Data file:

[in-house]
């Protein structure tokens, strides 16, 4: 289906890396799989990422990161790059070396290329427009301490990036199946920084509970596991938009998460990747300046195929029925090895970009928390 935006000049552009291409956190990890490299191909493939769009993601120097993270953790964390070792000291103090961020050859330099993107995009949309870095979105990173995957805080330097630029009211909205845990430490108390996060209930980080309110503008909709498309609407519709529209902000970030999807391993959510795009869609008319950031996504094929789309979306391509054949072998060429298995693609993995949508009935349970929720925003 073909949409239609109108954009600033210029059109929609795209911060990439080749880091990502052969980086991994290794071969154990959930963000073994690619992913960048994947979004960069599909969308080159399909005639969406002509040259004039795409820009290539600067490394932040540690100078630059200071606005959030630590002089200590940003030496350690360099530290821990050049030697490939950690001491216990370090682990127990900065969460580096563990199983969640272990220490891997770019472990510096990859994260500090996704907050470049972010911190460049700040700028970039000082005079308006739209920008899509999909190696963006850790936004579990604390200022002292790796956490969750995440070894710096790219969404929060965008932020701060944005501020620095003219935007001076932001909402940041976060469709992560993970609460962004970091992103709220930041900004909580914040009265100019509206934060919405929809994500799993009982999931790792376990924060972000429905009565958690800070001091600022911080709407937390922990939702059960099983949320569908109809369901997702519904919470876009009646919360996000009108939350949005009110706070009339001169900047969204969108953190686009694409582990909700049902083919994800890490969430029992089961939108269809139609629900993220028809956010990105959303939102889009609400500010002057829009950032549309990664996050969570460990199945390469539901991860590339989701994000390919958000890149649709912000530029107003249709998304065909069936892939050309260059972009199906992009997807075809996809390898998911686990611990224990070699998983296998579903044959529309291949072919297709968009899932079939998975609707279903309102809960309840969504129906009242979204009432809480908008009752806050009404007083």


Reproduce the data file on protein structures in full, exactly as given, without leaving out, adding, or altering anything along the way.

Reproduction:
[in-house]
């Protein structure tokens, strides 16, 4: 289906890396799989990422990161790059070396290329427009301490990036199946920084509970596991938009998460990747300046195929029925090895970009928390 935006000049552009291409956190990890490299191909493939769009993601120097993270953790964390070792000291103090961020050859330099993107995009949309870095979105990173995957805080330097630029009211909205845990430490108390996060209930980080309110503008909709498309609407519709529209902000970030999807391993959510795009869609008319950031996504094929789309979306391509054949072998060429298995693609993995949508009935349970929720925003 073909949409239609109108954009600033210029059109929609795209911060990439080749880091990502052969980086991994290794071969154990959930963000073994690619992913960048994947979004960069599909969308080159399909005639969406002509040259004039795409820009290539600067490394932040540690100078630059200071606005959030630590002089200590940003030496350690360099530290821990050049030697490939950690001491216990370090682990127990900065969460580096563990199983969640272990220490891997770019472990510096990859994260500090996704907050470049972010911190460049700040700028970039000082005079308006739209920008899509999909190696963006850790936004579990604390200022002292790796956490969750995440070894710096790219969404929060965008932020701060944005501020620095003219935007001076932001909402940041976060469709992560993970609460962004970091992103709220930041900004909580914040009265100019509206934060919405929809994500799993009982999931790792376990924060972000429905009565958690800070001091600022911080709407937390922990939702059960099983949320569908109809369901997702519904919470876009009646919360996000009108939350949005009110706070009339001169900047969204969108953190686009694409582990909700049902083919994800890490969430029992089961939108269809139609629900993220028809956010990105959303939102889009609400500010002057829009950032549309990664996050969570460990199945390469539901991860590339989701994000390919958000890149649709912000530029107003249709998304065909069936892939050309260059972009199906992009997807075809996809390898998911686990611990224990070699998983296998579903044959529309291949072919297709968009899932079939998975609707279903309102809960309840969504129906009242979204009432809480908008009752806050009404007083």